Bishop of Angers, b. in the early part of the eleventh century; d. at Angers, 29 August, 1081. He received his ecclesiastical training under the famous Berengarius of Tours, and in December, 1047 was made Bishop of Angers In 1049 he took part in the synod at Rheims under Leo IX (1049-54), and was among the bishops who protested their innocence in regard to the prevalent evil of simony. He is best known for his relations to his master Berengarius who erroneously maintained that in the holy Eucharist the bread and wine are merely a figure or symbol of the Body and Blood of Christ. That he was a partisan of Berengarius, at least for a time, cannot be denied. In a letter written shortly after the councils of Rome and Vercelli (1050), in which Berengarius was condemned, he protested against the injustice done his teacher and the archdeacon of his church. When King Henry I of France (1031-1080), summoned the bishops of his realm to a synod held in Paris in 1051, both Eusebius and Berengarius absented themselves, through fear of condemnation. Two contemporary writers, Deoduinius, Bishop of Liè (P.L., CXLVI, 1439), and Durandus, Abbot of Troan (P.L., CXLIX, 1422), class Eusebius Bruno among the followers of Berengarius ; the latter always claimed him as a partisan. It is not certain that he really appropriated in its entirety the teaching of his master, although Deoduinus and Durandus affirm it. On the other hand, at the council of Tours (1054), presided over by the papal legate Hildebrand, Eusebius Bruno induced his friend Berengarius to declare, in writing and under oath, that after the Consecration the bread and wine are the Body and Blood of Christ. Moreover, at a synod of Angers (1062), at which the Count of Anjou, Geoffrey the Bearded, asked for an account of the teaching of Berengarius, Eusebius' defense of his master was somewhat weak. When, shortly afterward, Berengarius complained to him of the opposition of a certain Geoffrey Martini to his teaching, Eusebius declared frankly in a letter to Berengarius (P.L., CXLVII, 1201), that the reality of the Body and Blood of Christ in the Holy Sacrament must be admitted like other mysteries of faith, e.g. the Incarnation and the passing of Christ glorified through closed doors. These expressions either indicate a change of mind on the part of Eusebius, or, what is not unlikely, a misunderstanding in the beginning of the real import of the teachings of Berengarius.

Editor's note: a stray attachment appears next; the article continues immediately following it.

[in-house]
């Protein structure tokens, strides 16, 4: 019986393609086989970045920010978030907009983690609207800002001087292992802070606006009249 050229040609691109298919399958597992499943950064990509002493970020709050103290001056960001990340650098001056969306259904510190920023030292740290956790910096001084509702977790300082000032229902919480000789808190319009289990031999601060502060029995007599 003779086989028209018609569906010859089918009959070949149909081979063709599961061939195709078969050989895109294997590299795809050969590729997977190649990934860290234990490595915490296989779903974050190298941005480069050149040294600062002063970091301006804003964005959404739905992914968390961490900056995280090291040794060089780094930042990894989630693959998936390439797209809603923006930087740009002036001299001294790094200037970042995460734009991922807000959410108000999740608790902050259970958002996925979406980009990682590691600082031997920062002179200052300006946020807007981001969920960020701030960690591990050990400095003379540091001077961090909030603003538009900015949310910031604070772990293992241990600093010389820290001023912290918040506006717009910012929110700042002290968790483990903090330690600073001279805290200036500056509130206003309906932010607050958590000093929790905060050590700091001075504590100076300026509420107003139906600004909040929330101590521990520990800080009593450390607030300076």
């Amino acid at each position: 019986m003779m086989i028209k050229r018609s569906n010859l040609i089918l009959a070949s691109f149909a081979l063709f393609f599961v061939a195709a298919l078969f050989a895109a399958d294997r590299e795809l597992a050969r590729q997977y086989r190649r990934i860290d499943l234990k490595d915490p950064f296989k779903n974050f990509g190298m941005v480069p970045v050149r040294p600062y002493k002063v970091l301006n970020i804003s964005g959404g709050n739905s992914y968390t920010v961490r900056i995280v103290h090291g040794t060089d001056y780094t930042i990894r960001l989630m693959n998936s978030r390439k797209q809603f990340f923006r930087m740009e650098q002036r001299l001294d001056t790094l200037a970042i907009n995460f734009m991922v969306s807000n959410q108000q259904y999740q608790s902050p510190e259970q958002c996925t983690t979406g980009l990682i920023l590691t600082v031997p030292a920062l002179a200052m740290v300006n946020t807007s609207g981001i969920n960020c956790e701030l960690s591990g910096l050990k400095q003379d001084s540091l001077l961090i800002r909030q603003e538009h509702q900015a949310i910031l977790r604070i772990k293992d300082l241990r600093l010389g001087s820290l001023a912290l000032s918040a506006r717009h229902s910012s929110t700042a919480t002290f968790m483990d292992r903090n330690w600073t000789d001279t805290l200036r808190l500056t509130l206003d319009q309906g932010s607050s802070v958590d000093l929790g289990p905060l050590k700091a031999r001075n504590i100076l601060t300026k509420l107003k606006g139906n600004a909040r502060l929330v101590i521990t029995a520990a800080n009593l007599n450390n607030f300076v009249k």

The Catholic Encyclopedia is the most comprehensive resource on Catholic teaching, history, and information ever gathered in all of human history. This easy-to-search online version was originally printed between 1907 and 1912 in fifteen hard copy volumes.
Designed to present its readers with the full body of Catholic teaching, the Encyclopedia contains not only precise statements of what the Church has defined, but also an impartial record of different views of acknowledged authority on all disputed questions, national, political or factional. In the determination of the truth the most recent and acknowledged scientific methods are employed, and the results of the latest research in theology, philosophy, history, apologetics, archaeology, and other sciences are given careful consideration.
No one who is interested in human history, past and present, can ignore the Catholic Church, either as an institution which has been the central figure in the civilized world for nearly two thousand years, decisively affecting its destinies, religious, literary, scientific, social and political, or as an existing power whose influence and activity extend to every part of the globe. In the past century the Church has grown both extensively and intensively among English-speaking peoples. Their living interests demand that they should have the means of informing themselves about this vast institution, which, whether they are Catholics or not, affects their fortunes and their destiny.
Copyright © Catholic Encyclopedia. Robert Appleton Company New York, NY. Volume 1: 1907; Volume 2: 1907; Volume 3: 1908; Volume 4: 1908; Volume 5: 1909; Volume 6: 1909; Volume 7: 1910; Volume 8: 1910; Volume 9: 1910; Volume 10: 1911; Volume 11: - 1911; Volume 12: - 1911; Volume 13: - 1912; Volume 14: 1912; Volume 15: 1912
Catholic Online Catholic Encyclopedia Digital version Compiled and Copyright © Catholic Online